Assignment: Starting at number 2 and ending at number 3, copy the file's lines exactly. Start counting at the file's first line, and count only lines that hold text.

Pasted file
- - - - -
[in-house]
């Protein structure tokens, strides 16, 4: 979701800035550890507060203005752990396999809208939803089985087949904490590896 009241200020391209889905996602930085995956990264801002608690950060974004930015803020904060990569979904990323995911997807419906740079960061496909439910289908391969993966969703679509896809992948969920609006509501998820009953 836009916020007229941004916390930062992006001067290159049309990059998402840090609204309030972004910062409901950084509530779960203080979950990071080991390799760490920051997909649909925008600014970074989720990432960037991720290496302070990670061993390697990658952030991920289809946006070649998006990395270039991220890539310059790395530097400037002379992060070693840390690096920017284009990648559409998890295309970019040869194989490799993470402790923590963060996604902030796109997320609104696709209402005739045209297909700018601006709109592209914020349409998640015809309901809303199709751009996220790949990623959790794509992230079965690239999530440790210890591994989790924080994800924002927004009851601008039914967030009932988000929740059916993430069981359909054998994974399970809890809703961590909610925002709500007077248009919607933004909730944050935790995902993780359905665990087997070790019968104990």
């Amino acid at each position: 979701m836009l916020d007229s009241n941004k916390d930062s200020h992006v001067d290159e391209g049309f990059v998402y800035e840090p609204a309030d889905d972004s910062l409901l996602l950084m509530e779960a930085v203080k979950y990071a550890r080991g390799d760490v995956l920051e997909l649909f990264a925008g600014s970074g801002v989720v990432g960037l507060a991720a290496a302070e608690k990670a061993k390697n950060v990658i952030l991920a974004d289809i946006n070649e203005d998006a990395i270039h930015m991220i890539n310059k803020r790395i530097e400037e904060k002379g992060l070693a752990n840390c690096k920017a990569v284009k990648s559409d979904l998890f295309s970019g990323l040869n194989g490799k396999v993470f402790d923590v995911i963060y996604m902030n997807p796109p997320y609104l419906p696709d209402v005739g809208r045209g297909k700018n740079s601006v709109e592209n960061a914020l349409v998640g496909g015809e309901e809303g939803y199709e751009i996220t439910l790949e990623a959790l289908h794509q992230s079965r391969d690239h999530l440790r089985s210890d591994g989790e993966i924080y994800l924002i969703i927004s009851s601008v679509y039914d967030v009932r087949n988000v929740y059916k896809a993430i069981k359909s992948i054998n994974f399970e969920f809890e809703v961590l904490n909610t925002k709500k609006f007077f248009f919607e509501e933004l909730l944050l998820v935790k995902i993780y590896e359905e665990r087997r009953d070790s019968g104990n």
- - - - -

């Protein structure tokens, strides 16, 4: 979701800035550890507060203005752990396999809208939803089985087949904490590896 009241200020391209889905996602930085995956990264801002608690950060974004930015803020904060990569979904990323995911997807419906740079960061496909439910289908391969993966969703679509896809992948969920609006509501998820009953 836009916020007229941004916390930062992006001067290159049309990059998402840090609204309030972004910062409901950084509530779960203080979950990071080991390799760490920051997909649909925008600014970074989720990432960037991720290496302070990670061993390697990658952030991920289809946006070649998006990395270039991220890539310059790395530097400037002379992060070693840390690096920017284009990648559409998890295309970019040869194989490799993470402790923590963060996604902030796109997320609104696709209402005739045209297909700018601006709109592209914020349409998640015809309901809303199709751009996220790949990623959790794509992230079965690239999530440790210890591994989790924080994800924002927004009851601008039914967030009932988000929740059916993430069981359909054998994974399970809890809703961590909610925002709500007077248009919607933004909730944050935790995902993780359905665990087997070790019968104990």
């Amino acid at each position: 979701m836009l916020d007229s009241n941004k916390d930062s200020h992006v001067d290159e391209g049309f990059v998402y800035e840090p609204a309030d889905d972004s910062l409901l996602l950084m509530e779960a930085v203080k979950y990071a550890r080991g390799d760490v995956l920051e997909l649909f990264a925008g600014s970074g801002v989720v990432g960037l507060a991720a290496a302070e608690k990670a061993k390697n950060v990658i952030l991920a974004d289809i946006n070649e203005d998006a990395i270039h930015m991220i890539n310059k803020r790395i530097e400037e904060k002379g992060l070693a752990n840390c690096k920017a990569v284009k990648s559409d979904l998890f295309s970019g990323l040869n194989g490799k396999v993470f402790d923590v995911i963060y996604m902030n997807p796109p997320y609104l419906p696709d209402v005739g809208r045209g297909k700018n740079s601006v709109e592209n960061a914020l349409v998640g496909g015809e309901e809303g939803y199709e751009i996220t439910l790949e990623a959790l289908h794509q992230s079965r391969d690239h999530l440790r089985s210890d591994g989790e993966i924080y994800l924002i969703i927004s009851s601008v679509y039914d967030v009932r087949n988000v929740y059916k896809a993430i069981k359909s992948i054998n994974f399970e969920f809890e809703v961590l904490n909610t925002k709500k609006f007077f248009f919607e509501e933004l909730l944050l998820v935790k995902i993780y590896e359905e665990r087997r009953d070790s019968g104990n």